Question: Planes making a sideways landing in a strong crosswind make for remarkable videos. How does the airplane landing gear handle the added stress of such landings? Is there a risk of loss of control once the airplane comes into contact with the runway? Is it much more difficult for the pilot to realign the airplane on the runway after touchdown?
– Thomas Payto, Tarpon Springs, Florida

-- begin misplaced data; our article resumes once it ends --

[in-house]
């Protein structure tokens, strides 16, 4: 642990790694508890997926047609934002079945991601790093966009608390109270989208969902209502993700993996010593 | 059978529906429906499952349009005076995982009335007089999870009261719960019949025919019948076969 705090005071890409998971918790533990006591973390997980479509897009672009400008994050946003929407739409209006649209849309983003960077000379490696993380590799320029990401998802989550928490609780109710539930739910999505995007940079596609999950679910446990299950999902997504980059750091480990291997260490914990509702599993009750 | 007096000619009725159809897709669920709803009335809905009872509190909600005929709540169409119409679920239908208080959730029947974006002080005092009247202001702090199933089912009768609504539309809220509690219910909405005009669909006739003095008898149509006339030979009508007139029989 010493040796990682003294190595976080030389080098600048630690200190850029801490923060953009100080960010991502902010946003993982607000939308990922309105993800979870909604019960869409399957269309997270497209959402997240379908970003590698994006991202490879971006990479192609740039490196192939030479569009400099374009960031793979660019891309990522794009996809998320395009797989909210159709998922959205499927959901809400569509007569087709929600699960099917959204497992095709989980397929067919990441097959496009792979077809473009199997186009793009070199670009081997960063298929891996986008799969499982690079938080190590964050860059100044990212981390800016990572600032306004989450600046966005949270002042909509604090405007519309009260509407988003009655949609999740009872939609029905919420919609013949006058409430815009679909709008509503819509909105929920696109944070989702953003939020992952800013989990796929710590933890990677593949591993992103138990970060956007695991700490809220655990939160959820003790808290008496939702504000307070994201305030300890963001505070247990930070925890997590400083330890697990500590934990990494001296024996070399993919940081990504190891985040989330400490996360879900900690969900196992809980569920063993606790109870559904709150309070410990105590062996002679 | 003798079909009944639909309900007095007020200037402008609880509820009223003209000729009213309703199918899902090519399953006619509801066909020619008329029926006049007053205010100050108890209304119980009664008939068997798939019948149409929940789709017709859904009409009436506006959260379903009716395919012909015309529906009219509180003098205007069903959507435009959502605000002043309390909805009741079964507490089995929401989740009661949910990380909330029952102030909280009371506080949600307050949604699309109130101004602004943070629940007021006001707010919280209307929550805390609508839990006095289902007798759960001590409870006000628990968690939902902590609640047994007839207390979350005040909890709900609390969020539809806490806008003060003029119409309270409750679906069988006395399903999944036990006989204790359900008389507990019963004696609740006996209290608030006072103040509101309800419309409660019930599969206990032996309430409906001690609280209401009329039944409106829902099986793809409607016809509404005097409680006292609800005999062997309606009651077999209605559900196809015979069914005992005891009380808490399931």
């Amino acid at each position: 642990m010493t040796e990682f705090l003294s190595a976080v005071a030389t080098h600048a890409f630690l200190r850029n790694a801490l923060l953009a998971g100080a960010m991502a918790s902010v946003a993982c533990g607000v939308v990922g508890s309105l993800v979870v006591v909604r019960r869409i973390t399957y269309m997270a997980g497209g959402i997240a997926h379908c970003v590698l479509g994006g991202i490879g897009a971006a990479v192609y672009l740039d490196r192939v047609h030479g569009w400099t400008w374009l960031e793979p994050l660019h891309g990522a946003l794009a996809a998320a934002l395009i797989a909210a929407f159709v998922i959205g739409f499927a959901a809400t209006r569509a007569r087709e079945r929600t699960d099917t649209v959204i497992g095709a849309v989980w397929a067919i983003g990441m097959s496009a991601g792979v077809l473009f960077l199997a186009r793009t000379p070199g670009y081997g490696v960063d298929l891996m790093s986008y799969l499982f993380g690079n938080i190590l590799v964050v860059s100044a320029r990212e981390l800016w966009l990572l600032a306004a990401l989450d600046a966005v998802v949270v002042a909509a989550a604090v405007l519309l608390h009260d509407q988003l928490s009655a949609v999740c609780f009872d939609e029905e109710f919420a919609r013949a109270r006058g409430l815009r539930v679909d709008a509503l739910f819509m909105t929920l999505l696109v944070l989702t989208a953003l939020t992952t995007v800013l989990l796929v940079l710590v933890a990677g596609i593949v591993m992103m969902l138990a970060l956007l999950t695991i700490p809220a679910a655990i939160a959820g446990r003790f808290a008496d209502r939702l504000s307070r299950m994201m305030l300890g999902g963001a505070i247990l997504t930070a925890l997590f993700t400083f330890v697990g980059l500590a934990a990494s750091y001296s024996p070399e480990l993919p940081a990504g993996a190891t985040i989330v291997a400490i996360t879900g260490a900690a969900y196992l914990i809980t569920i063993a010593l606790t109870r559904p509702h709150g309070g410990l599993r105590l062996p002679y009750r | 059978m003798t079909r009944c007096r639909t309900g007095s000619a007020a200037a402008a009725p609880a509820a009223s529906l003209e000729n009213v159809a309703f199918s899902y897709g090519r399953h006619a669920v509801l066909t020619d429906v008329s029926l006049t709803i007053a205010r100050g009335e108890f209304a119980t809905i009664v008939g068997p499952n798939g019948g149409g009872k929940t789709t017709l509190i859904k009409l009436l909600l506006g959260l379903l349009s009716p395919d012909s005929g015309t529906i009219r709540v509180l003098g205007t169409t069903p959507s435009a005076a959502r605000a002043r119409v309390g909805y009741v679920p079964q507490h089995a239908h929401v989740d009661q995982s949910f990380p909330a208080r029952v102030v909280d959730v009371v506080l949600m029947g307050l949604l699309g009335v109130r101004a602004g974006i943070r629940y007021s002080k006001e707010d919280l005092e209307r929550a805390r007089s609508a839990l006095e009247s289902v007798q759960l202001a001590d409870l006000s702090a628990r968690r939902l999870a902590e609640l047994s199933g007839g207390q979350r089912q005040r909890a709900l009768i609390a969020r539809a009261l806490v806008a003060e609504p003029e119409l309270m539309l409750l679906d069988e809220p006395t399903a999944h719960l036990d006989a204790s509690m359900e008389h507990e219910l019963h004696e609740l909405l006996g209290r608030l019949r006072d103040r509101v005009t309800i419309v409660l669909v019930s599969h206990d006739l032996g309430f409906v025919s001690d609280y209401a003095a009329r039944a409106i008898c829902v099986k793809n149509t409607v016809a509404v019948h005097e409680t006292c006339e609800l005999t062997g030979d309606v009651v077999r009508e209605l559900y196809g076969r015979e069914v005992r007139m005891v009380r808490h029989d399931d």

Answer: If you look carefully, the airplane will yaw before touchdown to be more closely aligned with the runway. The pilot uses the rudder to reduce the crab angle just prior to touchdown. This reduces the sideload on the main landing gear.
During certification flights the manufacturers demonstrate crosswind landing without yawing prior to touchdown to test the capability of the landing gear. While the gear is designed to take the load, it is a lot of force.
Pilots practice crosswind landing frequently. It is a necessary skill for a professional pilot.
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